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Weather updates for Fairfield County Connecticut

Old Farmer’s Almanac snow forecast for CT

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esidents on Bel Air Lane dig out after a overnight blizzard dumped over two feet of snow in Fairfield, Conn. on Saturday, Feb. 9, 2013.

esidents on Bel Air Lane dig out after a overnight blizzard dumped over two feet of snow in Fairfield, Conn. on Saturday, Feb. 9, 2013.

First, let’s get things on the record.

I love snow. Always have. I love to shovel it and play in it. Downhill skiing, snowshoeing, walking in it or just watching snowflakes fall.

Heaven sent.

Yeah, yeah, I know many people in southern Connecticut HATE snow. They count down the days until winter ends, hate to drive in snow and often are panicked by the doomsday forecasts from TV weather people.

That said, the annual winter forecast by the Old’s Farmer’s Almanac is out. And, I’m happy to say their forecasters are calling for a colder-than-normal winter for two-thirds of the country and heavy snowfall in New England.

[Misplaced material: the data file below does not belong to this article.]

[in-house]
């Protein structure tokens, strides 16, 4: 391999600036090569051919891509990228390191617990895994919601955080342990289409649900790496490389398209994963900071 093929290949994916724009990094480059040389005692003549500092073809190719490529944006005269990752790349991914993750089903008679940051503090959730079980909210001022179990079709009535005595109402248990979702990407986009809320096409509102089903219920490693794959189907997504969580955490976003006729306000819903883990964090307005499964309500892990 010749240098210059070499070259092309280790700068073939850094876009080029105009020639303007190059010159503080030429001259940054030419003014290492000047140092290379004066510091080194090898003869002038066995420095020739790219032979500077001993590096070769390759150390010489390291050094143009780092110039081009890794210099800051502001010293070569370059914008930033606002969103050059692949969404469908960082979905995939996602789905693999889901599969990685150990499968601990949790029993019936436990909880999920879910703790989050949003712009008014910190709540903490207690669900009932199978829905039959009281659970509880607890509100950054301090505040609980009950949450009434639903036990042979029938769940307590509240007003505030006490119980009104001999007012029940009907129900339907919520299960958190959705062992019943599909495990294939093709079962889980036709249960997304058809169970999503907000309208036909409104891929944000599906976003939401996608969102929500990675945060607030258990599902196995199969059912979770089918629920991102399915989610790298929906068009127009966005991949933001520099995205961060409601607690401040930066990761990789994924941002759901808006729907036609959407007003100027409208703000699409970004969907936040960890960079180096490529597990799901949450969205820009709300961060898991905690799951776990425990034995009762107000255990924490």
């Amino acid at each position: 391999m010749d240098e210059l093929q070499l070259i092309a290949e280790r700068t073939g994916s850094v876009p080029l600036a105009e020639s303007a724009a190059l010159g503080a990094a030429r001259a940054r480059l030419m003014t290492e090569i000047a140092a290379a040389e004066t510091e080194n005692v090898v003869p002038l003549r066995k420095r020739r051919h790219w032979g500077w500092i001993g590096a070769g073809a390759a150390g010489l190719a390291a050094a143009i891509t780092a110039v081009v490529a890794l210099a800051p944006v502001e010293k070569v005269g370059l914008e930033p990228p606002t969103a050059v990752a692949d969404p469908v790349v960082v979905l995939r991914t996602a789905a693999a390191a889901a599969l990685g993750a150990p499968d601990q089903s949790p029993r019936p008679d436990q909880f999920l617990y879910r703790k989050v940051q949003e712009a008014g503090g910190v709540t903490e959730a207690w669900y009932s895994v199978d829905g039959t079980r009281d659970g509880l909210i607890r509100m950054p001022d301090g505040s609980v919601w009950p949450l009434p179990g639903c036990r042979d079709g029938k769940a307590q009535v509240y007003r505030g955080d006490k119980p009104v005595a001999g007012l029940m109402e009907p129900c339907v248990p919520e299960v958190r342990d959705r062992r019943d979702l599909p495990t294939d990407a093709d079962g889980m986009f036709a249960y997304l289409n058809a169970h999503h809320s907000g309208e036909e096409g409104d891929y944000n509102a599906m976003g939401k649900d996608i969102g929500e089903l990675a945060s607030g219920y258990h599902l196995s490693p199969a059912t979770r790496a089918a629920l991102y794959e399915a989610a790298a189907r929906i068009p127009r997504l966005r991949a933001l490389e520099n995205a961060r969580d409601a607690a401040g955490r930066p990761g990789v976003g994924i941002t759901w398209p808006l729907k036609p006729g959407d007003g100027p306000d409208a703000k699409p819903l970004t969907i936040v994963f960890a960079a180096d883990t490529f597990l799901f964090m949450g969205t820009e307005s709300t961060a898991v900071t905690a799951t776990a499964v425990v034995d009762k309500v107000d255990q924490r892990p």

Yes, I’m excited, but I’ve been burned before by optimistic snowy forecasts.

The latest edition of the Old’s Farmer’s Almanac hit the newsstands on Monday. It gained a considerable buzz when its predicted that a winter storm will hit the Northeast around the time the Super Bowl is played at MetLife Stadium in the Meadowlands on February 2. Wait a minute, isn’t that Groundhog Day too?

The Almanac claims it’s accurate 80 percent of the time. We’ll see

For skiers and snowboarders heading to play in Vermont, New Hampshire and Maine this winter, the Almanac says:

“Winter will be milder than normal across the north but colder in the south, with precipitation and snowfall both slightly above normal. The coldest periods will be in early and mid-December, late January, and late February. The snowiest periods will be in early November, early to mid-December, late December, and early February.”

So where does Connecticut stand with the winter forecast?

“Winter will be colder and drier than normal, although snowfall will be above normal in most of the region. The coldest periods will be in early and mid-December and in early to mid-February. The snowiest periods will be in early and mid-December, and in early and mid-February.”

Here is the link for the Old Almanac’s 2014 Long-Range Weather Forecast for Connecticut.

If you want to know exactly when it’s going to snow, you have to buy the Old Farmer’s Almanac. You can buy a cheaper digital one for $4.95 here.

They’re not going to give away everything for free.

There’s a reason why it’s been around for 197 years.

In the meantime, get in a wintery mindset with these reader photos from our last storm:

 

Categories: General
Jim Shay

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